And Arya’s heroic moment bothered me too. After losing her spear and seemingly panicking, intimidated by the wights, Arya flees (the ensuing scene in the library was fantastic, extremely tense and unsettling to see the wights simply walking around, searching for a target).

But after Melisandre encourages her, Arya loses all trepidation and just … pushes through the wights, who have massively increased in number, and manages to get straight to the Night King, flanked by his White Walkers.

Arya’s big moment was foreshadowed in her previous sparring scene with Brienne, in which she pulled the “dropped dagger” move, and by Bran handing her the blade in the spot where she would eventually use it to kill the Night King.

But I don’t understand why she needed to be saved by the Hound and Beric, only to move almost effortlessly through the lethal crowd to kill the Night King. As heroic and uplifting as her moment was, it was undercut by the question of what allowed her to get there in the first place. Was Melisandre’s pep talk really that inspiring?

Regardless, the stabbing results in a mass die off, as the Night King’s ever-growing army of undead collapses, as does Jorah Mormont, who has survived a great deal up until this point.

Daenerys watches as the most loyal man in the history of Westeros finally falls, defending her to his last breath. It’s the extinction of House Mormont, arguably the most significant death of the episode.

Finally, Melisandre takes off her enchanted choker and dies, seemingly with a sense of relief, like taking off uncomfortable shoes after a long, long shift. The Lord of Light seems to have orchestrated the death of the Night King, seemingly in a collaboration with the Many-Faced God, who gifted Arya her abilities.

And that’s it. The supernatural threat, foreshadowed for seven seasons, has been eliminated; Cersei’s gamble paid off, and now she is in a position to crush her rivals. And to be honest, I’m glad the Night King is dead.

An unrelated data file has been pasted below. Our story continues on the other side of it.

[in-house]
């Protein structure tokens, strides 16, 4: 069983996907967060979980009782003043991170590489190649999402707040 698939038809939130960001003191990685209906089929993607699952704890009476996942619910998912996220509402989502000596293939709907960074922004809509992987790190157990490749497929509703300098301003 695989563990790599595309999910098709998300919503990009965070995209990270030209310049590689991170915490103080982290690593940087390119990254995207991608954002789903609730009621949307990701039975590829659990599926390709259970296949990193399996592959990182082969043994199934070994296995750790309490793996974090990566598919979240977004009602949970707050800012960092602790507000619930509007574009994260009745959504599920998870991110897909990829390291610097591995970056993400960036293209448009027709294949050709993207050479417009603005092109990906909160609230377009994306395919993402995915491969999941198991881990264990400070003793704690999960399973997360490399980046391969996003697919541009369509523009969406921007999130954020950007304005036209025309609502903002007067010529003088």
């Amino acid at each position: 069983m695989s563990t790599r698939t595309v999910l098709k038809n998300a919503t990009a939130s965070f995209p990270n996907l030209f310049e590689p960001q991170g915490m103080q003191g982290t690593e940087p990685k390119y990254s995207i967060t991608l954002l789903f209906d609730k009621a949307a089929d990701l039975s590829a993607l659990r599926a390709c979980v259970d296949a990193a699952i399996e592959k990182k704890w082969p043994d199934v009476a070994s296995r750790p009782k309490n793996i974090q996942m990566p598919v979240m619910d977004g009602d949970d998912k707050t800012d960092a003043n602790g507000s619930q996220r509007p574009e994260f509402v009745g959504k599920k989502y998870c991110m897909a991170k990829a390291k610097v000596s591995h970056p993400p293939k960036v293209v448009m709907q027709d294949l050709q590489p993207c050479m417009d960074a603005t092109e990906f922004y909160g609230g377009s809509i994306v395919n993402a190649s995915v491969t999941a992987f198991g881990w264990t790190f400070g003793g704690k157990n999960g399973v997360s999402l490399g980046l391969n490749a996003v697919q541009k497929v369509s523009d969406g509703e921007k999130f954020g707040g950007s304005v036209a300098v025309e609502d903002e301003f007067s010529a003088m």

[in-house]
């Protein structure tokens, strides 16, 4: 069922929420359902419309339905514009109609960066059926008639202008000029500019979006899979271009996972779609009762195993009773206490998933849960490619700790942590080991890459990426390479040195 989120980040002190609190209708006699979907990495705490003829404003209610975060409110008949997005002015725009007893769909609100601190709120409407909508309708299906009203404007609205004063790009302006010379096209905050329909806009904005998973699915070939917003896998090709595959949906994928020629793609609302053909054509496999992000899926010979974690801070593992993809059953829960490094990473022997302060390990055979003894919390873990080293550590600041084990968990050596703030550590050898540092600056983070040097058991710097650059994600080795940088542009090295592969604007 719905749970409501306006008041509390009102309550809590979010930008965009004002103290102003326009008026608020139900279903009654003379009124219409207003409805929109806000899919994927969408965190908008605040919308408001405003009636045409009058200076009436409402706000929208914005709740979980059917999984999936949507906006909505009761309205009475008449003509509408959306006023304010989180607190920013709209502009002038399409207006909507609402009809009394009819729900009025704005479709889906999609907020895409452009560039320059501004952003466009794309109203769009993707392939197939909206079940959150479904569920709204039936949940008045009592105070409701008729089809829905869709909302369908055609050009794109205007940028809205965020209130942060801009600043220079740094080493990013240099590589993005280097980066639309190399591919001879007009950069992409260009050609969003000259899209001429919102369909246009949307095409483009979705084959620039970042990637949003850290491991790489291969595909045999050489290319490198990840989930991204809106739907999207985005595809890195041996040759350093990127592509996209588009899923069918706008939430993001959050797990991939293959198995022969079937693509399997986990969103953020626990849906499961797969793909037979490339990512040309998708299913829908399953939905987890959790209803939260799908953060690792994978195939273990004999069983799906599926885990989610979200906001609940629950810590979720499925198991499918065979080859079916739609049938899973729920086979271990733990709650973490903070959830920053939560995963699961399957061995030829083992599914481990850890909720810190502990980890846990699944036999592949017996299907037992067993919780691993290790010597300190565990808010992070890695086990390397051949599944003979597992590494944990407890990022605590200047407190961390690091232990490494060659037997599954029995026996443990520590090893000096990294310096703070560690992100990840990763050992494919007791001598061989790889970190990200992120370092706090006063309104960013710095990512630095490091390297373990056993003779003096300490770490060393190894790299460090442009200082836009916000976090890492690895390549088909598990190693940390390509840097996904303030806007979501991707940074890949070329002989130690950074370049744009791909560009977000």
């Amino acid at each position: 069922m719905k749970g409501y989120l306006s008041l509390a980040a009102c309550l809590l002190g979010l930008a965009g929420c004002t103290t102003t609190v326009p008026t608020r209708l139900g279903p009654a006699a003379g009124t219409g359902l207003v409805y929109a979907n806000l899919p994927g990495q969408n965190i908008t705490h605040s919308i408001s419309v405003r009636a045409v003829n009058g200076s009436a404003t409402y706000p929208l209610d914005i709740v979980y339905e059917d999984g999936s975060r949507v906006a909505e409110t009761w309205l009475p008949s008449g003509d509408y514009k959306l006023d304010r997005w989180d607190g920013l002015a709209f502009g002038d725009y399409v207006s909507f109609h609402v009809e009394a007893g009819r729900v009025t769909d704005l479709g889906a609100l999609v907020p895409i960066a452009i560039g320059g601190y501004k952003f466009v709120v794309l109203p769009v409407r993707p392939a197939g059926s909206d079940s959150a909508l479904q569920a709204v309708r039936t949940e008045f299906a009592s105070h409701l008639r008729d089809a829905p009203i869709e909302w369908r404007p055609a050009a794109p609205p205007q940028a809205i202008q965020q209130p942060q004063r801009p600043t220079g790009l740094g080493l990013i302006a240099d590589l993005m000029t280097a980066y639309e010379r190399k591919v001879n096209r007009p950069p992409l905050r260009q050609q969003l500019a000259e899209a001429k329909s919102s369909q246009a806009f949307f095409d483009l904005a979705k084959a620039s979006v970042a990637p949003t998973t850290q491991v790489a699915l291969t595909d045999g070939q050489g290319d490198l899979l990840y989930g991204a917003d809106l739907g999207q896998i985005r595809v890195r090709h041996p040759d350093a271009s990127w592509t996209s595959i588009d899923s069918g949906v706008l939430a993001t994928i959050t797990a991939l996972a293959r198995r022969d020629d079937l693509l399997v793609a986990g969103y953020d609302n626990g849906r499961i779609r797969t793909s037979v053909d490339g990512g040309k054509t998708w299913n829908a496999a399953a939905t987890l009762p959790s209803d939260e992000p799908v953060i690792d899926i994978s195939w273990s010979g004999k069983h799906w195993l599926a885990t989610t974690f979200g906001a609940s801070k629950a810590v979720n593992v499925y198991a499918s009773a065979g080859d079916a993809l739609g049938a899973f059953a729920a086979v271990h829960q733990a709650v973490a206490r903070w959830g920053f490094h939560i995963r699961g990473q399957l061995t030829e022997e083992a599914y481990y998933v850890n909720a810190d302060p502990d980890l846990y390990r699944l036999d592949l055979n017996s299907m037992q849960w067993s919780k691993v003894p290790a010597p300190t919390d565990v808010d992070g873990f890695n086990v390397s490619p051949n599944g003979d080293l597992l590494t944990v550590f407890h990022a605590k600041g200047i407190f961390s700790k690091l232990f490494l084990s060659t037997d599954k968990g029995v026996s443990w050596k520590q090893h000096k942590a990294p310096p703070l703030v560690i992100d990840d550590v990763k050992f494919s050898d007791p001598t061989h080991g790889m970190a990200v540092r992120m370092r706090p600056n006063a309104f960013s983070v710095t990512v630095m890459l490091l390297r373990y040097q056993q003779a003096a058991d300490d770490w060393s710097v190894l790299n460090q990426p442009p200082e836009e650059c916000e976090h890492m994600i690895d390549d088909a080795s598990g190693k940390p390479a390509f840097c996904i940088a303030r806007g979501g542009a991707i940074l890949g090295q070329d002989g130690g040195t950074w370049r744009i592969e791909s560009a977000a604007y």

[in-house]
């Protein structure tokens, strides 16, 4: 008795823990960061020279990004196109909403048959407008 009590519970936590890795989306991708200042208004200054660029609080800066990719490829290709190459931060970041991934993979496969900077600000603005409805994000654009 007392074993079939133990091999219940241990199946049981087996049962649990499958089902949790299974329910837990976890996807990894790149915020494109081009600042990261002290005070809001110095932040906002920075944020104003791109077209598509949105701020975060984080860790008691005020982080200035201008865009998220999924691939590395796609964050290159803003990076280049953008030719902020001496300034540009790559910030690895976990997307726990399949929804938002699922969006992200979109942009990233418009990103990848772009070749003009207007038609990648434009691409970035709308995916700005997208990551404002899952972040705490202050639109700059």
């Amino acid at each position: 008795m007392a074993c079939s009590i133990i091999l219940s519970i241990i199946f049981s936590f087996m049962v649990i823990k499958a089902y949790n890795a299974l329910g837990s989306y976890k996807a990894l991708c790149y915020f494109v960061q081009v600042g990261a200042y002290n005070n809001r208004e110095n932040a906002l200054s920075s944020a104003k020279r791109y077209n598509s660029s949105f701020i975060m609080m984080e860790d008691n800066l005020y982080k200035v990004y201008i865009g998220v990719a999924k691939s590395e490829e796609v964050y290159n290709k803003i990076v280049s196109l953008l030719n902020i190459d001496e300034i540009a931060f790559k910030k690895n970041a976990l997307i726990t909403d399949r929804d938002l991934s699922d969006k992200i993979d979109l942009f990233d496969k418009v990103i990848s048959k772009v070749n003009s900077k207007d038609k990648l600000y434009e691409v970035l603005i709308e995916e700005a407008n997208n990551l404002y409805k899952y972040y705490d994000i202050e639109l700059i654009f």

I always wanted Cersei to be the primary antagonist of this story; the Night King had no personality, no relationship to any character. He was a force of nature, like a hurricane, infinitely less interesting than the selfish Cersei Lannister, who manages to be both utterly loathsome and oddly sympathetic.

Not only that, the situation between Jon and Daenerys has just gotten extremely interesting, and the status of the North is still unresolved. The Night King was the common enemy holding these conflicting interests together, but now that he has been defeated, the real battle is about to begin.

It’s always been about who gets to sit on the Iron Throne, and there’s something very petty, and reassuringly human about that.

Random Observations

  • Where on earth did Bran go when he was warging? I assumed he was doing something to aid the battle, but it seems as though he was just … flying around. Possessing the cluster of crows must have had a purpose; perhaps we’ll see in the next episode. That being said, I love the fact that Bran had zero reaction to the entire army of undead collapsing.